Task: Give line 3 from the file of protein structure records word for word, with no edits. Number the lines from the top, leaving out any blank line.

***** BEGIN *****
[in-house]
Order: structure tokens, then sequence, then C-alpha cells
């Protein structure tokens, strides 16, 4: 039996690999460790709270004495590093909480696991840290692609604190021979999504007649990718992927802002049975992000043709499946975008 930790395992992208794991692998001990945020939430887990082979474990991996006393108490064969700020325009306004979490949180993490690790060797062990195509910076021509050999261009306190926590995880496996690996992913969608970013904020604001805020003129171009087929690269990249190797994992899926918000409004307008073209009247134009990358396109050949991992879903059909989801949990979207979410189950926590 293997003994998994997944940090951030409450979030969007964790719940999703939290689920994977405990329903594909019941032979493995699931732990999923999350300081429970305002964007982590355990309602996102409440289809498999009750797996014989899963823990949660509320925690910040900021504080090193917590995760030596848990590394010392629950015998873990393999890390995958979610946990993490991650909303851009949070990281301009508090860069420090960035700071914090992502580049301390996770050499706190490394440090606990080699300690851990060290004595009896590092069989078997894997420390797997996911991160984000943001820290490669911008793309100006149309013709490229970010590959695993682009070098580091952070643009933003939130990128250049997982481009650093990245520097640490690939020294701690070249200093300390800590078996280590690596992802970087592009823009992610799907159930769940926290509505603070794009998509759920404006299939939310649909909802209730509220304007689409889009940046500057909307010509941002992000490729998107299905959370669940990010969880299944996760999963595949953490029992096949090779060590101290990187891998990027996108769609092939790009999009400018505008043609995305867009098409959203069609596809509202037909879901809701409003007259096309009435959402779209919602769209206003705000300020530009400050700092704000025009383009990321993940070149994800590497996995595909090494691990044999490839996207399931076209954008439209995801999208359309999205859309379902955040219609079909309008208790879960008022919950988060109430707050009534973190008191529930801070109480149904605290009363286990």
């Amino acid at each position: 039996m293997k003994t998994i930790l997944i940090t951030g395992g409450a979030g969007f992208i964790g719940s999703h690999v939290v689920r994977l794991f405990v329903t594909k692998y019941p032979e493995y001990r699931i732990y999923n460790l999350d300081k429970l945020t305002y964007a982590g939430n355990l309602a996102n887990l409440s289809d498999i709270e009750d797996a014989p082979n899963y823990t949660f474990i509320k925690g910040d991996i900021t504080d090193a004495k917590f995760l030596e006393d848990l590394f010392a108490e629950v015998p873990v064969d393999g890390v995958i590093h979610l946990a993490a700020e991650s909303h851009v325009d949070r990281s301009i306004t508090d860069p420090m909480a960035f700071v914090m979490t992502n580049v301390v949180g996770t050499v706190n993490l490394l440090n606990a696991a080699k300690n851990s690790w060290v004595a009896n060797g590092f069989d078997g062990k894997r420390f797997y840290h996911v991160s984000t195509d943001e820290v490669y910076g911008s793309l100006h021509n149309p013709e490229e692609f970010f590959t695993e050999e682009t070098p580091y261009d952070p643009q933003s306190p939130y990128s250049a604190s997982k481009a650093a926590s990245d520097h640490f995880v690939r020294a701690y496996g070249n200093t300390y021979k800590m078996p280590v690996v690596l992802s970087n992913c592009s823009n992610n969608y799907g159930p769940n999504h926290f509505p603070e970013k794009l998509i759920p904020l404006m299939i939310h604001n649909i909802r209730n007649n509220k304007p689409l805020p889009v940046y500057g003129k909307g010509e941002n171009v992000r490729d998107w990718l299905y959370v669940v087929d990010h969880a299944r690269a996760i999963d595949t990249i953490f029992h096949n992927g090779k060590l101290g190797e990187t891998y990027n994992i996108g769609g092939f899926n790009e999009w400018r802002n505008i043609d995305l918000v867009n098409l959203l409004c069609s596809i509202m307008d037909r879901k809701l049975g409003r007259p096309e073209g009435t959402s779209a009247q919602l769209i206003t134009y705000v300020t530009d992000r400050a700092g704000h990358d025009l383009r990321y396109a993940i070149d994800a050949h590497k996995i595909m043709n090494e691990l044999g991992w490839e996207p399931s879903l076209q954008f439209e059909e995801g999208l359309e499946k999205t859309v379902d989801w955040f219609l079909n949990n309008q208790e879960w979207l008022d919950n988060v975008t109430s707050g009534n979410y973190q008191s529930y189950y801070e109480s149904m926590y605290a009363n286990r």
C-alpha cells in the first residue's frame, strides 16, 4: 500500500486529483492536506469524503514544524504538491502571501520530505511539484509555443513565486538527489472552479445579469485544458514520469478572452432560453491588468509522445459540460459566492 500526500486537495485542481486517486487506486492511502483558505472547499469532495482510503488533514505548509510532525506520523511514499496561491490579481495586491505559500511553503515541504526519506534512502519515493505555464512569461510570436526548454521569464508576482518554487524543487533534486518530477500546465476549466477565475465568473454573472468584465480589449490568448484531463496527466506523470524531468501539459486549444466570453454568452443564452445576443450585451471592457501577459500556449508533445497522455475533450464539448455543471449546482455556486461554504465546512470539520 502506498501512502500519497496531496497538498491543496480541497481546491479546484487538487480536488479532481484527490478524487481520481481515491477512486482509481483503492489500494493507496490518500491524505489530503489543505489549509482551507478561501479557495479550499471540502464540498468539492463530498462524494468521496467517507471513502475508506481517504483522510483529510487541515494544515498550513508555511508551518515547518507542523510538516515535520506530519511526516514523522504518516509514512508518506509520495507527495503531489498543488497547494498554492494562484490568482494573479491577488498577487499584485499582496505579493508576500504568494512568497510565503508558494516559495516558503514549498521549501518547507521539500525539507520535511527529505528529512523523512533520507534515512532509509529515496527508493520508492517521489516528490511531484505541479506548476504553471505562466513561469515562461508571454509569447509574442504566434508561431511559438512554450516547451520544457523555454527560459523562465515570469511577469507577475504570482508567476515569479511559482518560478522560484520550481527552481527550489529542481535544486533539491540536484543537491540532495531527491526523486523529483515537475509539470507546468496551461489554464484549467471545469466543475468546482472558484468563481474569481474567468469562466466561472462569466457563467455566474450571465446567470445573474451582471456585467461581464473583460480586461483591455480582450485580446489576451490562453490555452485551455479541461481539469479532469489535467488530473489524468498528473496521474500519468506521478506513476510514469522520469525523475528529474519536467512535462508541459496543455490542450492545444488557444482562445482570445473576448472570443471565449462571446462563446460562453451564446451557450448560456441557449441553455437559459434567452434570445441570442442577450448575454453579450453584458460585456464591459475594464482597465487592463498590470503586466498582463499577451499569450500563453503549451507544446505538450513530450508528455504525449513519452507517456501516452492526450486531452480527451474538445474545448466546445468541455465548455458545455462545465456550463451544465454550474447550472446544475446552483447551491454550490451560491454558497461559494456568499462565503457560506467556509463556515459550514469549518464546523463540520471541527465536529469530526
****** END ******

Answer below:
């Protein structure tokens, strides 16, 4: 039996690999460790709270004495590093909480696991840290692609604190021979999504007649990718992927802002049975992000043709499946975008 930790395992992208794991692998001990945020939430887990082979474990991996006393108490064969700020325009306004979490949180993490690790060797062990195509910076021509050999261009306190926590995880496996690996992913969608970013904020604001805020003129171009087929690269990249190797994992899926918000409004307008073209009247134009990358396109050949991992879903059909989801949990979207979410189950926590 293997003994998994997944940090951030409450979030969007964790719940999703939290689920994977405990329903594909019941032979493995699931732990999923999350300081429970305002964007982590355990309602996102409440289809498999009750797996014989899963823990949660509320925690910040900021504080090193917590995760030596848990590394010392629950015998873990393999890390995958979610946990993490991650909303851009949070990281301009508090860069420090960035700071914090992502580049301390996770050499706190490394440090606990080699300690851990060290004595009896590092069989078997894997420390797997996911991160984000943001820290490669911008793309100006149309013709490229970010590959695993682009070098580091952070643009933003939130990128250049997982481009650093990245520097640490690939020294701690070249200093300390800590078996280590690596992802970087592009823009992610799907159930769940926290509505603070794009998509759920404006299939939310649909909802209730509220304007689409889009940046500057909307010509941002992000490729998107299905959370669940990010969880299944996760999963595949953490029992096949090779060590101290990187891998990027996108769609092939790009999009400018505008043609995305867009098409959203069609596809509202037909879901809701409003007259096309009435959402779209919602769209206003705000300020530009400050700092704000025009383009990321993940070149994800590497996995595909090494691990044999490839996207399931076209954008439209995801999208359309999205859309379902955040219609079909309008208790879960008022919950988060109430707050009534973190008191529930801070109480149904605290009363286990």